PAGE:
Any  Questions? Contact Information: E-mail:  [email_address] [email_address] Postal: Computing & Information Services Tex...
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Centralizing IT Risk Assessment and Measuring Security Policy ...

  1. 1. Centralizing IT Risk Assessment and Measuring Security Policy Compliance Kent Knudsen and Jeff McCabe Texas A&M University EDUCAUSE 2004 Denver, CO October 20 Copyright 2004 Kent Knudsen. This work is the intellectual property of the author. Permission is granted for this material to be shared for non-commercial, educational purposes, provided that this copyright statement appears on the reproduced materials and notice is given that the copying is by permission of the author. To disseminate otherwise or to republish requires written permission from the author.
  2. 2. <ul><li>Large, Decentralized Campus </li></ul><ul><li>Over 44,000 Students </li></ul><ul><li>Over 10,000 Faculty </li></ul><ul><li>and Staff </li></ul><ul><li>Over 60,000 nodes </li></ul><ul><li>Over 214 depts. </li></ul><ul><li>Diverse departments with different budgets, IT requirements / experience, priorities, and cultures. </li></ul>Challenges of Decentralized Security
  3. 3. © Copyright 2004 – Kent Knudsen, Texas A&M University Challenges of Decentralized Security <ul><li>Some departments have full-time, trained IT staff – while other departments rely on student workers (or worse, have no IT staff) </li></ul><ul><li>Diversity of operating systems (Apple/Mac, Linux, MVS, Novell, Unix, Windows, etc.) – difficult to be an expert on more than one platform </li></ul><ul><li>Libraries must provide access to information resources to both the University populous and the community at large </li></ul><ul><li>Research computers funded by grants that have little or no provision for security measures </li></ul><ul><li>Need a forum to allow IT staff to share best practices and tips on securing the various platforms </li></ul>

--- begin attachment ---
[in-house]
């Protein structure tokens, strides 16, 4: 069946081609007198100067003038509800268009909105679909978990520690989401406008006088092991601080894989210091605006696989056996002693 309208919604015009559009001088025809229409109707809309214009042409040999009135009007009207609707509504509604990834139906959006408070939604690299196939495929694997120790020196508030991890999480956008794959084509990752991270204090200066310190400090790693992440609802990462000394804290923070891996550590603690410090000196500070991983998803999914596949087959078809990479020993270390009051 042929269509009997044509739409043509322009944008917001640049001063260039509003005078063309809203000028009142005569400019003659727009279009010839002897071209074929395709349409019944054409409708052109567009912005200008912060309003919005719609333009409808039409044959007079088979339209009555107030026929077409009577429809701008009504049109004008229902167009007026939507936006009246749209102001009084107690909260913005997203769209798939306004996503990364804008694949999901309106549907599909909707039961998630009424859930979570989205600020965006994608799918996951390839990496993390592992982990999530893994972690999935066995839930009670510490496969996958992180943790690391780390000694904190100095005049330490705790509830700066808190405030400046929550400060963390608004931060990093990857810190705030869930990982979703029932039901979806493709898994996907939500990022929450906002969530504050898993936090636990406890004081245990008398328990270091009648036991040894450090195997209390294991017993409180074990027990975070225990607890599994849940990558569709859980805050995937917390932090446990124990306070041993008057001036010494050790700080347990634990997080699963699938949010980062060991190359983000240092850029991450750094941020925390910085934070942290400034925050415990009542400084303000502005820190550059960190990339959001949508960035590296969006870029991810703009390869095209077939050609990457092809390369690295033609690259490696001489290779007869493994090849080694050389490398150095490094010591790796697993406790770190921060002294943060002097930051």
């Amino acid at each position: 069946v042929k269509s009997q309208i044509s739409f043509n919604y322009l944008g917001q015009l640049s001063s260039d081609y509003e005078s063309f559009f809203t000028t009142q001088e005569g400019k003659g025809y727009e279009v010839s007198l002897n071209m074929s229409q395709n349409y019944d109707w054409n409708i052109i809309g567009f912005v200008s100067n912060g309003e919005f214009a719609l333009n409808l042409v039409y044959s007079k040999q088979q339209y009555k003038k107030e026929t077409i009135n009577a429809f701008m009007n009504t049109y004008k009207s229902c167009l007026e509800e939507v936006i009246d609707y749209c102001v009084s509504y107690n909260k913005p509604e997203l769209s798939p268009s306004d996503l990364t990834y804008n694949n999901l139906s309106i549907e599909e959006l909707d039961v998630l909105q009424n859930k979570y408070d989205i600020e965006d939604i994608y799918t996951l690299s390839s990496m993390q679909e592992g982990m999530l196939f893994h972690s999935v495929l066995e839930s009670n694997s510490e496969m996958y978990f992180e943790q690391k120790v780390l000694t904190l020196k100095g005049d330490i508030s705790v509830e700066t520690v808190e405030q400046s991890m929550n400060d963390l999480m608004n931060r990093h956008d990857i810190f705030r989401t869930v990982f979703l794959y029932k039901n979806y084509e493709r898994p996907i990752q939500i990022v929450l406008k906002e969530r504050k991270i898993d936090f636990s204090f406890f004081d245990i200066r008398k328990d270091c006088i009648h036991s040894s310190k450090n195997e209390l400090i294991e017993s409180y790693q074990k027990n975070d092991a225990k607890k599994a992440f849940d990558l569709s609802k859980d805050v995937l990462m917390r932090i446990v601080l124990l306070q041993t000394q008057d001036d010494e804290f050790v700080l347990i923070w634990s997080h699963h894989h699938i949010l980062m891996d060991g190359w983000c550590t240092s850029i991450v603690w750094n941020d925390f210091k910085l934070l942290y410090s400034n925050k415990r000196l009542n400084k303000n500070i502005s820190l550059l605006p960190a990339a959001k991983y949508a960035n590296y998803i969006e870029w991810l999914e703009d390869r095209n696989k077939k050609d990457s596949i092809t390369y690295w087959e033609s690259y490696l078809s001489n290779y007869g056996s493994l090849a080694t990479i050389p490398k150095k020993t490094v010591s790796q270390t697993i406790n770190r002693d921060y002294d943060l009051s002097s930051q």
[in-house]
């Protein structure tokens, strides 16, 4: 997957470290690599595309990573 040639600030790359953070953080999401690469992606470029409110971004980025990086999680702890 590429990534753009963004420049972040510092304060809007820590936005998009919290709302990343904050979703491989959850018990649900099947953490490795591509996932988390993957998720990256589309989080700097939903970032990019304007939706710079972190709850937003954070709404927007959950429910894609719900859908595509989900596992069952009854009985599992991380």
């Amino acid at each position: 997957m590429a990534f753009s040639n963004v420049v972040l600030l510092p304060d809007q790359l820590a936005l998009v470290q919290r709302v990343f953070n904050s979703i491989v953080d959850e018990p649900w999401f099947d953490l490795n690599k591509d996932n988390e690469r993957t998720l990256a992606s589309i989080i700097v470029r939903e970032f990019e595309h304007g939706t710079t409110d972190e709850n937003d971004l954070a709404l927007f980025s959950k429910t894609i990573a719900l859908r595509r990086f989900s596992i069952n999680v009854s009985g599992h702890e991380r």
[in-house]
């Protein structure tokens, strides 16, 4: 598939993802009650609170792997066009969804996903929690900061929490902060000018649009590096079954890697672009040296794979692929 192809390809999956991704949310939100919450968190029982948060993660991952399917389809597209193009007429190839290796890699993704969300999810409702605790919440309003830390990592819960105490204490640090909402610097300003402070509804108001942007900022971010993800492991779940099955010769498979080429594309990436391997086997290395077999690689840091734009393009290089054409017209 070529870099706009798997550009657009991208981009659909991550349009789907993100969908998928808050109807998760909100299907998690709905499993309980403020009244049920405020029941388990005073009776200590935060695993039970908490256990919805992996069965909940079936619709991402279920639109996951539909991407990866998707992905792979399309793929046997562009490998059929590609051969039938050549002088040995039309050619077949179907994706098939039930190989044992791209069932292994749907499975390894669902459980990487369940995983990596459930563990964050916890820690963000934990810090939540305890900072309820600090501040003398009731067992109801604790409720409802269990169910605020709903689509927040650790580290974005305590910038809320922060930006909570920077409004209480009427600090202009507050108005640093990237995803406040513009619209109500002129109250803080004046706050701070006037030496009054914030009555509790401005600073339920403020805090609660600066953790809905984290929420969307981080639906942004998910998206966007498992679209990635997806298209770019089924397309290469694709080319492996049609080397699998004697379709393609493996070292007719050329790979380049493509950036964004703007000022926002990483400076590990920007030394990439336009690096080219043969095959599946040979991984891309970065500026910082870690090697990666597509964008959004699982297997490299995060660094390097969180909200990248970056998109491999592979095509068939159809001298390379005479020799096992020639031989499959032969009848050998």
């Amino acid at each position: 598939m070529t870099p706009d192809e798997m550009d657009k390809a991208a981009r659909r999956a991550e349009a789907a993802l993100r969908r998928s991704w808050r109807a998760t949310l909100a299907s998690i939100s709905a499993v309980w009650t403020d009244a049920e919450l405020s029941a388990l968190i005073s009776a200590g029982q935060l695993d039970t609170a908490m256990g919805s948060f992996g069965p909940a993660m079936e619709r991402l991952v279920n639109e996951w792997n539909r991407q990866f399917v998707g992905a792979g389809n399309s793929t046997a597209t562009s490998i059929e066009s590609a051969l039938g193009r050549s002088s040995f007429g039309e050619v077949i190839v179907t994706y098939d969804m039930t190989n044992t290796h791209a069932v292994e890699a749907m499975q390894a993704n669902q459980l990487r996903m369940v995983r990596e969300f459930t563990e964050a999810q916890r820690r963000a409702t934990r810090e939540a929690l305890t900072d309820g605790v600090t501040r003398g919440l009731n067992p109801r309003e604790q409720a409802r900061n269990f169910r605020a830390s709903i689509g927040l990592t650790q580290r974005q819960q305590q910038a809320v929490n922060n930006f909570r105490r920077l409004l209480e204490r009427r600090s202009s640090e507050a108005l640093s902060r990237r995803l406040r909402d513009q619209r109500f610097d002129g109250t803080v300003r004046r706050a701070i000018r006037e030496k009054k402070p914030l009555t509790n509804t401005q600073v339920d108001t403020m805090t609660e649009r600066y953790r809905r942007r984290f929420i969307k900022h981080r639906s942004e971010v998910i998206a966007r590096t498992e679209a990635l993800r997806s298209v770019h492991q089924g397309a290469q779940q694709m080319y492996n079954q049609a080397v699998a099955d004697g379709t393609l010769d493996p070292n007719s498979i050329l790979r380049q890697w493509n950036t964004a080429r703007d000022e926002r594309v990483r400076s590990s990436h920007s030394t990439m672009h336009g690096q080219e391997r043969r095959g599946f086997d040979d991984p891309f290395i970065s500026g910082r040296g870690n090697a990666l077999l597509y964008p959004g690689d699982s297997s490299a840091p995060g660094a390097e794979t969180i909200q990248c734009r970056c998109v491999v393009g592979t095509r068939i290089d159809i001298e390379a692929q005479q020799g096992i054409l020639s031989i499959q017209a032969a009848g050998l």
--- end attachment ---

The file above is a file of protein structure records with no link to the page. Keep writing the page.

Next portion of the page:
4. 4. Which Security Standard? First, you have to decide upon a security standard . . . “ If you aim at nothing, you’ll hit it every time”
  5. 5. Which Security Standard? U.S. Standards: If your organization needs a benchmark based on industry best practices, there are several sources available: <ul><li>State and Local Standards </li></ul><ul><li>Obviously, compliance with your state and local security standards should be measured. However, if your state and local standards are incomplete or lacking, there are other standards to consider. </li></ul><ul><li>NIST Computer Security Resource Center (csrc.nist.gov) </li></ul><ul><li>The NIST CSRC provides several publications (FIPS PUBS) and other documents to serve as standards. </li></ul>
  6. 6. Which Security Standard? U.S. Standards: Additional sources: <ul><li>Office of Management and Budget (OMB) (www.whitehouse.gov/omb/circulars) </li></ul><ul><li>Provides circular A-130 - pertaining to information security of federal systems. </li></ul><ul><li>DITSCAP – DoD IT Security Certification and Accreditation Process that includes standards (www.dtic.mil) </li></ul><ul><li>The Department of Defense provides the DITSCAP process that can serve as a resource for additional security measures. </li></ul>
  7. 7. Which Security Standard? U.S. Standards: Several U.S. industry and governmental entities have produced guidelines and standards – visit the link below for a comprehensive list. http://iase.disa.mil/policy.html#ditscap
  8. 8. Which Security Standard? International Standards : <ul><li>The ISO17799 Standard (www.iso17799-web.com) </li></ul><ul><li>The ISO17799 Standard is a set of security standards (based on the British Standards Institution - BS 7799) adopted and approved by the ISO, IEC and JTC1 (International Electrotechnical Commission, International Organization for Standardization and Joint Technical Committee) and is available for a fee. </li></ul><ul><li>The Common Criteria (www.commoncriteria.org) </li></ul><ul><li>The Common Criteria project was started in 1993 in order to bring together various standards (TCSEC, ITSEC, etc.) into a single international standard for IT security evaluation. </li></ul>